Like three at least, efficient maybe five?

    Pentagonal ring, each corner inhibits a springroll with cables/strings to the center where the sensor is
    placed in the water.

    This pentagonal ring could be treated like other water-devices that are groundmounted?

    Maybe weight anchored, but still the measurement tool needs to be mounted with the springrolls to ensure
    sensor raising when the anchor chain is ‘maxed out’.

    It would not be that accurate, because the level alters continuesly
    but that would be just a small problem for blurring out the data and is just a task of adjustment?
    (and it is not much different to the surface detection i suspect?)

    Alu beams for the Pentagon, corners with rollholders / integrated holders 3d printed for the beams/with adapters for everything else that could be used as beams?

  3. It’s a nice little project, but the difference between this and the type system the USGS or a commercial telemetry deployment would use is night and day.
    The cost really isn’t the sensors, it is the network.

    Whether 3G, 4G, 5G etc. cellular is only useful near populated areas. No matter what is shown on coverage maps, you don’t have coverage once you get more than a few miles from the freeways or generally where rivers are (and people aren’t) and cellular coverage isn’t really an option. If you are given a deployment of, say, 5,000 remote sites such as would be used in a mid sized telemetry deployment, and if using metered cellular service and multiple pool plans across multiple carriers because of coverage, you could have a monthly recurring network cost of $200,000 per month, but only if extreme effort is made to minimize the metered data throughput. (Such as limiting the number of polls, minimizing the data payload size and doing a full shutoff of LLC and other switching traffic, HELOs, and other non payload data traffic.) If one remote gets stuck in a loop, it can rack up a $10,000 per month bill for that site alone (in a pool plan).
    I believe USGS uses their own satellite, but if a private satellite isn’t available, instead of cellular, a better option might be the SMS messaging feature on Inmarsat, which could be 1/4 the cost with coverage available everywhere on the globe (except the areas near the poles). In any case, proper network engineering is required to minimize throughput such as use of tiny payloads such as modbus packets.

    1. Just spin it as “get schools into science and amateur radio” and get free labor and network operation. Pick frequency/power budgets that will carry to enough schools.

      1. Absolutely. I’ve been intrigued with using this stuff with an ultra narrow band technology like PSK 32 and long range frequencies in HF. It could be a really cool experiment bed. If you didn’t mind a pseudo slotted aloha type reporting you could simply randomize the reporting timing, keep the data one way (in-route only) and just let them step on each other from time to time…..
        Forget MRC, line of site, etc., hello ham radio.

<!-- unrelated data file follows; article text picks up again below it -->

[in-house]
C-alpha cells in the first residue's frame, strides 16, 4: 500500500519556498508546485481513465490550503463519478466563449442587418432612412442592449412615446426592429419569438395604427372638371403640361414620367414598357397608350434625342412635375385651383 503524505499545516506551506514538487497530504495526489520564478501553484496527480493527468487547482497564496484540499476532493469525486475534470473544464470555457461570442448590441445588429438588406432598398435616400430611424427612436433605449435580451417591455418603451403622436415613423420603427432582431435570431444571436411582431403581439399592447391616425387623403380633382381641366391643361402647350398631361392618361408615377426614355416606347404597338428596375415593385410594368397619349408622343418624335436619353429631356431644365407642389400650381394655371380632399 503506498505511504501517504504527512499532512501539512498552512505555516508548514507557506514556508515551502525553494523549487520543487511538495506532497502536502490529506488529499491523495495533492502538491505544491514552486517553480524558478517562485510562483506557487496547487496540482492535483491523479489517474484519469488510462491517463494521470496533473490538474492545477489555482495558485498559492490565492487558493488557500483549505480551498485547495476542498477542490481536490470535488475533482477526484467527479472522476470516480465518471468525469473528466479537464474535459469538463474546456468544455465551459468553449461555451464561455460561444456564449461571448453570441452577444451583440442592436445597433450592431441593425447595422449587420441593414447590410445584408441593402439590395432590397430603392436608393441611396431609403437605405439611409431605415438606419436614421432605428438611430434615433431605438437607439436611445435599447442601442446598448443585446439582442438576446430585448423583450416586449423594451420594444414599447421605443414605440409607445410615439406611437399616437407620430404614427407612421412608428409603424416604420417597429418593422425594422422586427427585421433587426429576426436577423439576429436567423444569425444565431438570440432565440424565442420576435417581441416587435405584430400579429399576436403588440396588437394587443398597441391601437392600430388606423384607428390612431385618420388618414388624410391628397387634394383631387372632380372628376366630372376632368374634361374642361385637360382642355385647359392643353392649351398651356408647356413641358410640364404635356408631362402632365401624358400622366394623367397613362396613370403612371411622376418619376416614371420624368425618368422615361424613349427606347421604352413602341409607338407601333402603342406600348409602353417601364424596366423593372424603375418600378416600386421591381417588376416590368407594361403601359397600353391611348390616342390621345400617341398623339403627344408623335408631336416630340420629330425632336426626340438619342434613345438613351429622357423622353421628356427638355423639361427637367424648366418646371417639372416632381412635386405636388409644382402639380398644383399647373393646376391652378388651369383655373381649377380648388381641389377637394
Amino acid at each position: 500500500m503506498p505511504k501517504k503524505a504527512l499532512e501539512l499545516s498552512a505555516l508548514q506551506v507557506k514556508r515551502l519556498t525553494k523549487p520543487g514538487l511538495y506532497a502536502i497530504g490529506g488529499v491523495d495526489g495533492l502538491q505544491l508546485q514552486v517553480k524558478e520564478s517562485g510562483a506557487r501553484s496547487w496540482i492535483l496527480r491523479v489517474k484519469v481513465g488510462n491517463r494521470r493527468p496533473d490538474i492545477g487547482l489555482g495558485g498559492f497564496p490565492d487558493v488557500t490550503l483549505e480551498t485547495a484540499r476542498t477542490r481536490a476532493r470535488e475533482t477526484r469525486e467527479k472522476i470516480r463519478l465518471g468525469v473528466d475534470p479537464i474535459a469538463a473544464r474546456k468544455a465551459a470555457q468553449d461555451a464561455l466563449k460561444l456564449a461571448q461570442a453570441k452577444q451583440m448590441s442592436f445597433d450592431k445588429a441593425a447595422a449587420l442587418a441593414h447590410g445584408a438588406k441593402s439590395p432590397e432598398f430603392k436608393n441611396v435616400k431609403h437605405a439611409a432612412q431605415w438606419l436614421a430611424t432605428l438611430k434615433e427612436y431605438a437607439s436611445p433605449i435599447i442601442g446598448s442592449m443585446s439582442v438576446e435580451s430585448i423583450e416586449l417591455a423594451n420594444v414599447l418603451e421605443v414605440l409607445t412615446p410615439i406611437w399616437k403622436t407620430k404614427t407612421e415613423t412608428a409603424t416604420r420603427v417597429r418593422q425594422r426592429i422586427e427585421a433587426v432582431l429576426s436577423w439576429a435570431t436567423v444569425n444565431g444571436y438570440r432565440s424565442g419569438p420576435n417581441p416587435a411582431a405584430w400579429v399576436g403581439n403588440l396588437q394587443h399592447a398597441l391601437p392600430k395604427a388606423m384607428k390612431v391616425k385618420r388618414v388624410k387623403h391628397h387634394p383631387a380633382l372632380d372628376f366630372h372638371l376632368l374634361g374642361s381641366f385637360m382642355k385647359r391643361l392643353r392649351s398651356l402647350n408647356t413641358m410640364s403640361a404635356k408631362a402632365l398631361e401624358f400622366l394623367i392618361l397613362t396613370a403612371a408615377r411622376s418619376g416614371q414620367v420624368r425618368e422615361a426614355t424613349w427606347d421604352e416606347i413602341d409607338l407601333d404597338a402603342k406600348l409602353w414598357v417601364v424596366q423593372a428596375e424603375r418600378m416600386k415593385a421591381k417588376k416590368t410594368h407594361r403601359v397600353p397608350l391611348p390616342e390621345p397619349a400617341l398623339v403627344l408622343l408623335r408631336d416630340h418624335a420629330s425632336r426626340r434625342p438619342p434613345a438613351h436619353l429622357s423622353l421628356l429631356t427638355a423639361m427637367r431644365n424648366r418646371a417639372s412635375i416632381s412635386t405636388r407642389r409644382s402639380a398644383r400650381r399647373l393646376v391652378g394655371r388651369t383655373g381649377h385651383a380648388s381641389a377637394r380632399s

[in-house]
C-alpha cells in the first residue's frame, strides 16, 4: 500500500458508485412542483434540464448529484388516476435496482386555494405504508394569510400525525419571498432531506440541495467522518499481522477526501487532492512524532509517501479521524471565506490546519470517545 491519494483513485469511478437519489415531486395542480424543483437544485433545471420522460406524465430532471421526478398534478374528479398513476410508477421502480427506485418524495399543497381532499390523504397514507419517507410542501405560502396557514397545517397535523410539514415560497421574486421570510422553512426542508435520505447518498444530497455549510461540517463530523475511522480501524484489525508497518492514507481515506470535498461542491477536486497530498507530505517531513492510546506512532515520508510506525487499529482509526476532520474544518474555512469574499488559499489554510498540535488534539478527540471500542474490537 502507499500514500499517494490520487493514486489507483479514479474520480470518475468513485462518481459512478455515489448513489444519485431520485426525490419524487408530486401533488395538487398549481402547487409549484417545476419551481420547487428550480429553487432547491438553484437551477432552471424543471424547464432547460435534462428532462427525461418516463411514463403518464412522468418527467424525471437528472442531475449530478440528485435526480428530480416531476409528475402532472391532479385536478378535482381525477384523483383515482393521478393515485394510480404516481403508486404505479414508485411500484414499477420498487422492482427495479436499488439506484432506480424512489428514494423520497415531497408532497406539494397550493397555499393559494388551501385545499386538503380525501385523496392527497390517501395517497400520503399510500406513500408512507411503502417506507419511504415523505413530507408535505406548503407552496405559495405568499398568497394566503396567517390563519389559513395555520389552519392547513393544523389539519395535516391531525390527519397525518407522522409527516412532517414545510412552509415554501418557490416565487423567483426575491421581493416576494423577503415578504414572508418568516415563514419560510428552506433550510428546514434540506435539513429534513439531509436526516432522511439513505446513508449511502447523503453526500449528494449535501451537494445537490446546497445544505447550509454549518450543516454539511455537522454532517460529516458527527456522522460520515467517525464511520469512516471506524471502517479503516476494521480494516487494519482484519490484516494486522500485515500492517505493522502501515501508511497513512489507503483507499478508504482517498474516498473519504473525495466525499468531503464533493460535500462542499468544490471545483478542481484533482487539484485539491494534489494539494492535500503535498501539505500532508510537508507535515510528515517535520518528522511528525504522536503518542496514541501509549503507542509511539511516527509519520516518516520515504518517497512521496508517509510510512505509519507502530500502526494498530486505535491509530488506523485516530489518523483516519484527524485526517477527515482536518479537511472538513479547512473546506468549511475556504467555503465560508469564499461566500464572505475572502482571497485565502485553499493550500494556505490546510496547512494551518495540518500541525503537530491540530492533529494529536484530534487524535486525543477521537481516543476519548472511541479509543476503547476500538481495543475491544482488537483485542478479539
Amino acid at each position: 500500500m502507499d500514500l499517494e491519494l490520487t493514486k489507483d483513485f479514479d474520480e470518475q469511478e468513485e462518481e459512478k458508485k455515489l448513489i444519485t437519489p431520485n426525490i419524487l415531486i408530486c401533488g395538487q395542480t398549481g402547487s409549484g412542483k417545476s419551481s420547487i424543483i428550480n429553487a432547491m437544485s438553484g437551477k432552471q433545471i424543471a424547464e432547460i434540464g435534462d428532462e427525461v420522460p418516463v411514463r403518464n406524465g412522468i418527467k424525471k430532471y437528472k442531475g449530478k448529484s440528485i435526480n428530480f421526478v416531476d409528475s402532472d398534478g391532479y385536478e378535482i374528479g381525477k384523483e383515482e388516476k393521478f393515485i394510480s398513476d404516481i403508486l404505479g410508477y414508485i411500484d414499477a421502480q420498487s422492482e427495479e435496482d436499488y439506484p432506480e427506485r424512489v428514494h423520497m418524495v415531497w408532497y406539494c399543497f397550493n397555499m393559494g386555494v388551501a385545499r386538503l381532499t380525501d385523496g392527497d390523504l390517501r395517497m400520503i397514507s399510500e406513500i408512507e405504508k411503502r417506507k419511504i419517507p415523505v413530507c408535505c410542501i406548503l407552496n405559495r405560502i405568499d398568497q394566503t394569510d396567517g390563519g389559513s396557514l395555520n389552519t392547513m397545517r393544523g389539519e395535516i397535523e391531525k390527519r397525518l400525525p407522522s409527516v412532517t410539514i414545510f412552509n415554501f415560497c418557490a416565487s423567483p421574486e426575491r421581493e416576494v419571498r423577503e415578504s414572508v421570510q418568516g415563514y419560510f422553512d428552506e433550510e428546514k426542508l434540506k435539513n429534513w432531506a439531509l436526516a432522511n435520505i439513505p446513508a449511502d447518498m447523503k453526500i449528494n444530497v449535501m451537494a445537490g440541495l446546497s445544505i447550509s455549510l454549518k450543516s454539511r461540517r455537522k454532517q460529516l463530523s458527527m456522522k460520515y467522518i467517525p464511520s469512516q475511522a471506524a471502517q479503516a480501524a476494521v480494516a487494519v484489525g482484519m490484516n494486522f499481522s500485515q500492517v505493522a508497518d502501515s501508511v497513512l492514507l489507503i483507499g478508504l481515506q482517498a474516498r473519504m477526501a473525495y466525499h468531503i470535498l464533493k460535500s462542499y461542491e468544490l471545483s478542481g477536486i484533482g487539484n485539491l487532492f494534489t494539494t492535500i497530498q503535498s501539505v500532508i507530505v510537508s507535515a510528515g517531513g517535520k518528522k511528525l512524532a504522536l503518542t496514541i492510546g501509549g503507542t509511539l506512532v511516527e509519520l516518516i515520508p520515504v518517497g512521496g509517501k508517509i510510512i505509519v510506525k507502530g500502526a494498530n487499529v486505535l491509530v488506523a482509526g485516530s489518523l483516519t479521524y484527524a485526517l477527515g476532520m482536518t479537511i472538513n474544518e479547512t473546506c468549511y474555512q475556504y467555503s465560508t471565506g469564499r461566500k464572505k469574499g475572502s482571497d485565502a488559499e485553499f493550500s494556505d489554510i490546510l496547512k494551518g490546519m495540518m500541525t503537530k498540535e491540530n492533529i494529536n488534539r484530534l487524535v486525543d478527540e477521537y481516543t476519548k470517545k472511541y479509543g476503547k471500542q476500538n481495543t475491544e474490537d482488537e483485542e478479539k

4. 18 AA cells? My old company built lithium battery powered tank level monitors using cellular powered by a single 3.6v C cell with an expected life of >6 years. Probably because we left the web page on a server and gathered data from the sites.
    Surprisingly, most of NA has M2M coverage else we employed Globalstar with 2 year battery life.

    1. Inmarsat, Globalstar and Iridium come to mind.
      You wouldn’t believe how many remotes those 3 satellite systems cover. All provide “modem on board” modules which are right down the alley for hackaday fans. Probably cheapest is Inmarsat, but it depends on the number of remotes. Not talking about the wideband service, but a separate service based on polled SMS AKA M2M service which is typically not real time but responds within seconds to minutes.

    2. We could definitely spend more time on reducing the power consumption of the device. We chose the Particle Electron initially for its ease of use, but we’re looking at cheaper and lower power microcontrollers. 3G is also a bit of a battery hog, so thanks for the tips. The web server is not based on the device, but it connects to it each hour so that we can do real time data.

  5. Why would anyone use a Lithium battery for an outdoor application that get near freezing. They should have went with a lithium titanate battery. Second problem was they used a Particle Electron power hog. Should have used a ESP32 with a 3G modem.

    1. Because Lithium batteries are among the best regarding cold temperatures. That does not mena LiIon battereis, but other lithium based chemistries e.g. LiFeS like Duracell or Energizer ultimate lithium (*) or LiSOCl2.
      They also promise incredibly long shelf life, the 2 I have here, state 12/2038 as expiration date.

      1. What about Panasonic Eneloop NiMh cells, they look really dependable as well. even with low temperatures. And no under/over charge worries to speak off. So solar cell + diode is enough